Pentecost Tongues a Sign of Catholicity

This selection from a sermon of a sixth century African Church Father interprets the gift of tongues on Pentecost as a sign of the unity, catholicity and universality of the Catholic Church which is, from the day of its birth, made up of people from all nations and therefore speaks all languages.

The disciples spoke in the language of every nation. At Pentecost God chose this means to indicate the presence of the Holy Spirit: whoever had received the Spirit spoke in every kind of tongue. We must realize, dear brothers, that this is the same Holy Spirit by whom love is poured out in our hearts. It was love that was to bring the Church of God together all over the world. And as individual men who received the Holy Spirit in those days could speak in all kinds of tongues, so today the Church, united by the Holy Spirit, speaks in the language of every people.

Therefore if somebody should say to one of us, “You have received the Holy Spirit, why do you not speak in tongues?” his reply should be, “I do indeed speak in the tongues of all men, because I belong to the body of Christ, that is, the Church, and she speaks all languages. What else did the presence of the Holy Spirit indicate at Pentecost, except that God’s Church was to speak in the language of every people?”

This was the way in which the Lord’s promise was fulfilled: No one puts new wine into old wineskins. New wine is put into fresh skins, and so both are preserved. So when the disciples were heard speaking in all kinds of languages, some people were not far wrong in saying: They have been drinking too much new wine. The truth is that the disciples had now become fresh wineskins, renewed and made holy by grace. The new wine of the Holy Spirit filled them, so that their fervor brimmed over and they spoke in manifold tongues. By this spectacular miracle they became a sign of the Catholic Church, which embraces the language of every nation.

tongues catholic pentecost catholicity

Keep this feast, then, as members of the one body of Christ. It will be no empty festival for you if you really live what you are celebrating. For you are the members of that Church which the Lord acknowledges as his own, being himself acknowledged by her, that same Church which he fills with the Holy Spirit as she spreads throughout the world. He is like a bridegroom who never loses sight of his own bride; no one could ever deceive him by substituting some other woman.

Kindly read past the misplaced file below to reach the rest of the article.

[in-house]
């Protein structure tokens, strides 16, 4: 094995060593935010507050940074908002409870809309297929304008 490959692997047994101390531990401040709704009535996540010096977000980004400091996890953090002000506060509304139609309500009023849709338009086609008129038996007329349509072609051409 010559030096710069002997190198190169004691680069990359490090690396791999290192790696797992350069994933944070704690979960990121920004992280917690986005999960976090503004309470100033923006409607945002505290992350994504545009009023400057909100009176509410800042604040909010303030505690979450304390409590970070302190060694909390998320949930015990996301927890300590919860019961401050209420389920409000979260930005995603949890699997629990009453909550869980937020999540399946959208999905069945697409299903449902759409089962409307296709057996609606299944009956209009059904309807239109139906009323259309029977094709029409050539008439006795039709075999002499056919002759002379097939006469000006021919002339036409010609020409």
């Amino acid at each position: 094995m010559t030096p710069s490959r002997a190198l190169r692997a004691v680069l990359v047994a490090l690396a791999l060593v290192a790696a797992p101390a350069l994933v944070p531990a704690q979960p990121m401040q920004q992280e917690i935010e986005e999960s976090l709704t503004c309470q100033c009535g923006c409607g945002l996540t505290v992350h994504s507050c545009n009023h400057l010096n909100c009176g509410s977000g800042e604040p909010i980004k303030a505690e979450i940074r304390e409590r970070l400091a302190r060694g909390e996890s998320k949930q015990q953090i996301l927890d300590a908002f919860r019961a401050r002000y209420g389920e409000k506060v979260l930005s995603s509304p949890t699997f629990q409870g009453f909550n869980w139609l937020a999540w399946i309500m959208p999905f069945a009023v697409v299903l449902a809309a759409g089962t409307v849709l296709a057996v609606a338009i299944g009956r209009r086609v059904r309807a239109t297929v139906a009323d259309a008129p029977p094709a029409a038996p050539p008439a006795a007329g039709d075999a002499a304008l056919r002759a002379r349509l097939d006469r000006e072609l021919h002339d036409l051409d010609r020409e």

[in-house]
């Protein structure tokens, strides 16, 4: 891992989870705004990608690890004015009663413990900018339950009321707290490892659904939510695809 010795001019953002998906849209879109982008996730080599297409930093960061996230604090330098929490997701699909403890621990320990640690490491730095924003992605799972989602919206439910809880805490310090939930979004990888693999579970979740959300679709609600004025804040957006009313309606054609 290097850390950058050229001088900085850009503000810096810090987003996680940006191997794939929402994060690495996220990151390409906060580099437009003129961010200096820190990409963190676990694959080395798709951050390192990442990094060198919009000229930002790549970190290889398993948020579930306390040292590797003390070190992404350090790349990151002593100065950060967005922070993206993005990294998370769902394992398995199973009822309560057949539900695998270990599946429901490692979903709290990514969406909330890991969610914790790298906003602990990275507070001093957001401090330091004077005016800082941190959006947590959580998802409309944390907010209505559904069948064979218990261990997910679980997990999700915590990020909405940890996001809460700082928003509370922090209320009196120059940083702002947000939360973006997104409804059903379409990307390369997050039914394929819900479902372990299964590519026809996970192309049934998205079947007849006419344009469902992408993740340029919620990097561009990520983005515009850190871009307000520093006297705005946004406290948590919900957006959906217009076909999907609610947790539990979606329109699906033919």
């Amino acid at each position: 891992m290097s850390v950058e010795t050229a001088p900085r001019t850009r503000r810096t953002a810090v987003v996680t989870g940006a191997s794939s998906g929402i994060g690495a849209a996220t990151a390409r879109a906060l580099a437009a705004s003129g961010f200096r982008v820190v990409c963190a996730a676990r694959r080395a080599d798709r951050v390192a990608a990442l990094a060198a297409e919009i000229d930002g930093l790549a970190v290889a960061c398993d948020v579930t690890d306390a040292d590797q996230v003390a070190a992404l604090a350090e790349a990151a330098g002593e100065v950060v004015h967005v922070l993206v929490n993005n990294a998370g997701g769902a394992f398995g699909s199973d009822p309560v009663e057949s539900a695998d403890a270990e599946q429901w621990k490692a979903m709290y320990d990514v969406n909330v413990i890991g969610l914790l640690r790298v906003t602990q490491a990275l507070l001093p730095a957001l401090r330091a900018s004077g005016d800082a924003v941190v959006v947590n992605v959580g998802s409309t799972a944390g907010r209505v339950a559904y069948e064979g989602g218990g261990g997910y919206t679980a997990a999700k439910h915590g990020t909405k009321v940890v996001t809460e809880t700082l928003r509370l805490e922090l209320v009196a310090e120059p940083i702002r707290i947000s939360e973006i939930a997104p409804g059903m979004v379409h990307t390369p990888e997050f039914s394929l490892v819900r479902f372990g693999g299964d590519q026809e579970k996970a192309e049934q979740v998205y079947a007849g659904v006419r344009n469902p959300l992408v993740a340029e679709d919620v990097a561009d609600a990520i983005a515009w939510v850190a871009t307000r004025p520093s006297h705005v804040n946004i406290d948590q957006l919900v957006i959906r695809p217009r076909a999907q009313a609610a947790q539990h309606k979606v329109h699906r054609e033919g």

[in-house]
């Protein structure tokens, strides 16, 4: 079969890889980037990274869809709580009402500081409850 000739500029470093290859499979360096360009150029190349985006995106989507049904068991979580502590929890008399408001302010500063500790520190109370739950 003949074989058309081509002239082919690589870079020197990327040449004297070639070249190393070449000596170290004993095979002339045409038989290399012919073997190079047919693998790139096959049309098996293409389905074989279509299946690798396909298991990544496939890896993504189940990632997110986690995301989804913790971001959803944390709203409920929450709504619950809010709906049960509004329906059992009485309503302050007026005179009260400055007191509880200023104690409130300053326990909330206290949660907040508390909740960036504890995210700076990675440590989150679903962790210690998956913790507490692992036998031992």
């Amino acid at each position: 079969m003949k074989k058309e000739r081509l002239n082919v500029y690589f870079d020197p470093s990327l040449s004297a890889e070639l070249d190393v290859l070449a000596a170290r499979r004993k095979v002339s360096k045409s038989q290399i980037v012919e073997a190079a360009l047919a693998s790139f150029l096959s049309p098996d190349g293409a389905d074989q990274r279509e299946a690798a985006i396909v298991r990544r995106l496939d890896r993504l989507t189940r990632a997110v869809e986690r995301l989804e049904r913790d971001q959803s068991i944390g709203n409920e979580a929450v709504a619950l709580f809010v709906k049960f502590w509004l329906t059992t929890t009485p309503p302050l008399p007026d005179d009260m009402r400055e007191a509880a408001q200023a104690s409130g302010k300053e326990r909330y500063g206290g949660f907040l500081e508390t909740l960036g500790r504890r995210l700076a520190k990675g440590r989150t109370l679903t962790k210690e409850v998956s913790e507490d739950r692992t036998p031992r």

To you men of all nations, then, who make up the Church of Christ, you, the members of Christ, you, the body of Christ, you, the bride of Christ—to all of you the Apostle addresses these words: Bear with one another in love; do all you can to preserve the unity of the Spirit in the bond of peace. Notice that when Paul urges us to bear with one another, he bases his argument on love, and when he speaks of our hope of unity, he emphasizes the bond of peace. This Church is the house of God, built up of living stones, whose master is almighty God. It is his delight to dwell here. Take care, then, that he never has the sorrow of seeing it undermined by schism and collapsing in ruins.

This selection from a sermon of a sixth century African Church Father (Sermo 8, 1-3: PL 65, 743-744) on the tongues of Pentecost as a sign of the unity, catholicity and universality of the Catholic Church which speaks all languages is used in the Roman Office of Readings for Saturday of the 7th week of Easter, the vigil of Pentecost, and is accompanied by a biblical reading from the Third letter of John.


Many writings have come down to us from the days of the early church from wonderful preachers, teachers, and writers whose names were subsequently lost, or at least detached from their writings. In many ways, this is quite meaningful — the Early Church Fathers were more intent on passing on the apostolic tradition, which is the common patrimony of all Christians, than upon contribution something new and personal, originating in themselves.